What actually happened?

The Spotted Dog, a corner working-class boozer, hosts, with great pride, twice a month, an afternoon of classical music performed by up to ten students and ex-students of Birmingham Conservatoire. Harpists, violinists, cellists, opera singers, flautists, pianists and others, each performing solo for 15 – 20 minutes. Beneficial to the students who get to perform in an environment different from their normal one of symphony halls or conservatoires. They also earn a few bob like their cousins the “jazzers” who have many venues in which to perform. They love it! Also, these afternoons are aimed at Philistines, like yours truly (brought up on a diet of Chuck Berry and Jerry Lee Lewis), in an attempt to introduce us to classical music. These kids are astonishingly talented and a joy to listen to. There are notices in the pub requesting (actually, demanding) silence during the performances.

Mr Entitled Dickhead plonks himself, wife and three kids (surely not his, probably the product of IVF if his hissy fit was evidence of his manliness!) in the middle of the audience and appears oblivious to the fact, almost proud, that one of the kids is shouting and screaming during one of the harp solos. Since he seemed unwilling to control this little monster, who was ruining the enjoyment of all the other customers, I politely pointed out that there was another room to which they could relocate. The wife, face like thunder, gathered up her mini-terrorist and decamped followed by Mr Dickhead and the rest of the brood. After the last performance he came storming in, no doubt encouraged by his harridan wife, to complain about someone being rude to his beloved. When I expressed surprise that I had had to suggest to him that he and his family should have respect for the performers and audience, and when I pointed out that I, not he, am the sole arbiter of how my pub is run and how the clientele should behave he really lost the plot. In front of his kids and wife he had no problem screaming a load of nonsense liberally spiced with c-, f- and w-words (I’ll leave you to work out “w-word”). He left with a shouted threat, witnessed by about ten people, “to burn the f-ing pub down”. Silly man!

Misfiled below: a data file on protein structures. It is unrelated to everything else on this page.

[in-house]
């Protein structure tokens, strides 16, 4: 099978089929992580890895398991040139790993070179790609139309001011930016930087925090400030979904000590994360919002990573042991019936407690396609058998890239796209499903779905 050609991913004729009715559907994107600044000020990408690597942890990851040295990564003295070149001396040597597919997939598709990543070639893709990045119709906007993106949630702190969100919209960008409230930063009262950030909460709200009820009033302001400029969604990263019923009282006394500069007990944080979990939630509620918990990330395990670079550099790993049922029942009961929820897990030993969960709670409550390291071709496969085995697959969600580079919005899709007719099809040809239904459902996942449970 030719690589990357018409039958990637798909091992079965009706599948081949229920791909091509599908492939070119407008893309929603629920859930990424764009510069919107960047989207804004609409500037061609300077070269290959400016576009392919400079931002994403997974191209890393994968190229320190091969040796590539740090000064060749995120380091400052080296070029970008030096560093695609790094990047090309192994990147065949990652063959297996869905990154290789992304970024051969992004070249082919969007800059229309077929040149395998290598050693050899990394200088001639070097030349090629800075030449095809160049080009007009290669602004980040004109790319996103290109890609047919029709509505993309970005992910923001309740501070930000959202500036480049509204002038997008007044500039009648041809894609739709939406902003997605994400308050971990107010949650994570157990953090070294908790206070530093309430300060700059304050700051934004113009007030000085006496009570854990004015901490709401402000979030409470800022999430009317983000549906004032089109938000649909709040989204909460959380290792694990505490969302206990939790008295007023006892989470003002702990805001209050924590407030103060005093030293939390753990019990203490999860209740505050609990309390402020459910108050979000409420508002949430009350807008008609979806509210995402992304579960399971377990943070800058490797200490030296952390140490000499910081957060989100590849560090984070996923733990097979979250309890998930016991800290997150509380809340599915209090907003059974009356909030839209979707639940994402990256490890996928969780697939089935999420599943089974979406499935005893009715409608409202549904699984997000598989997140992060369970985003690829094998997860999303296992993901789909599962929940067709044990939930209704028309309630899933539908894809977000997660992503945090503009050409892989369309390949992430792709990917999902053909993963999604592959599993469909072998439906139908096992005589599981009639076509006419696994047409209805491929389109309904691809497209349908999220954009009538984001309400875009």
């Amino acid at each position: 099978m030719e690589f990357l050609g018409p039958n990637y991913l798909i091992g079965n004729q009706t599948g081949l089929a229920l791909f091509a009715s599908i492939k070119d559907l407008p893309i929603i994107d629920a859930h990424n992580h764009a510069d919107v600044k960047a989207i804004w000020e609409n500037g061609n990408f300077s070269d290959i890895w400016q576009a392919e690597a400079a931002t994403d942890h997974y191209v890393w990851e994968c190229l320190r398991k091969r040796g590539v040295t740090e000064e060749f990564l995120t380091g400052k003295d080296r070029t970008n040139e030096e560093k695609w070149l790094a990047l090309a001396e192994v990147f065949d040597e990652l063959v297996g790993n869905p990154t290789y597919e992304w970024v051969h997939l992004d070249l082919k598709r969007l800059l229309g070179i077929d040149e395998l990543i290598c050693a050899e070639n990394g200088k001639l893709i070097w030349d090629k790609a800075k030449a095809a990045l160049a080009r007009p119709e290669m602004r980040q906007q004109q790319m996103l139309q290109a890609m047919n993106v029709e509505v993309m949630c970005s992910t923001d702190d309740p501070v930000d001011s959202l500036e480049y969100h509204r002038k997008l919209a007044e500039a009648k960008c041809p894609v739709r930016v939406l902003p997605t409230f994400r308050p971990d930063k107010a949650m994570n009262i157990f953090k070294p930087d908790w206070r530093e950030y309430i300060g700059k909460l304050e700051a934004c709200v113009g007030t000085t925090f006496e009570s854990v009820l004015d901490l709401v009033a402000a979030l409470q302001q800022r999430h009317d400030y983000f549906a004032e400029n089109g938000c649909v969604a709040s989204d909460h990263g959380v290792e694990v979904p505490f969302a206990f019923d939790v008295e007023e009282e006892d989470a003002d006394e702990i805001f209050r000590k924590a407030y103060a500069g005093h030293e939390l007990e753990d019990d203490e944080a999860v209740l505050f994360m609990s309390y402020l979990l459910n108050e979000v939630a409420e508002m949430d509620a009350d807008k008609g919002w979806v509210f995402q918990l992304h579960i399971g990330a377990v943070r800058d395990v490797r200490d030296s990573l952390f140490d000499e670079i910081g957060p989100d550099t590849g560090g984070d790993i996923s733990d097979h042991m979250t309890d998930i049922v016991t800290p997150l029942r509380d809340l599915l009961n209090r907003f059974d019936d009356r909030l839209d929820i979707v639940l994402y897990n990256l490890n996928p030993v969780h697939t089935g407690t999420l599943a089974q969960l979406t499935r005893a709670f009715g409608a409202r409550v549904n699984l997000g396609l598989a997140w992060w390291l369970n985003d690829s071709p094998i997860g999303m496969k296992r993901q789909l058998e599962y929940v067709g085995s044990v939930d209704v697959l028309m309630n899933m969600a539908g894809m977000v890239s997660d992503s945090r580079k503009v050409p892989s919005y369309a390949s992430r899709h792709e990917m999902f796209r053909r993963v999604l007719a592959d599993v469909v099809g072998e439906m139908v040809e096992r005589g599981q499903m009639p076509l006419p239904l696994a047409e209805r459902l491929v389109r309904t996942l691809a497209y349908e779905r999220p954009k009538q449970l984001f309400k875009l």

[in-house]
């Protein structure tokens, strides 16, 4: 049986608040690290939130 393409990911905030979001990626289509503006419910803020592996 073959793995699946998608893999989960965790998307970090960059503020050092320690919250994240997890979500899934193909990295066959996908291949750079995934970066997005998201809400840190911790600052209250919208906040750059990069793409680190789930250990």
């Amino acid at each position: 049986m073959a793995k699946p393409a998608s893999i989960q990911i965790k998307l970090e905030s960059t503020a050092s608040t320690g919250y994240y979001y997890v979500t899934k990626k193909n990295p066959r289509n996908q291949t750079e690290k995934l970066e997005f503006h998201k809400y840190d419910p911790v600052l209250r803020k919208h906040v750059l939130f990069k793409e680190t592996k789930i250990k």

As to the points in his post:

  • His wife was not insulted by anyone as far as we could tell.
  • The “polish girl”, surely Polish, was almost certainly patronising him – her day job is caring for people, some quite aggressive, with learning difficulties.
  • Any new words that his wife’s children learned emanated from him.
  • If they were traumatised, it was probably that they were worried that such lack of control and gross inconsideration for others might be genetic.

I’m not sure that we’ve ever been compared to pubs in Asia before, but we have welcomed kids in The Spotted Dog and it’s garden for thirty years. One proviso, though – they have to be accompanied by a RESPONSIBLE adult. Maybe he didn’t see the notice to that effect, though, I’d prefer to believe that he did, but couldn’t understand or read it.

Please, please do not amend this half-wit’s post, because it will be very consoling for the rest of the customers who attend Sunday Classics that this inconsiderate, self-important, moron will never again be there.

And, by the way, we don’t allow dogs in!

John Tighe.

Pamela Pinski

Digbeth and Proud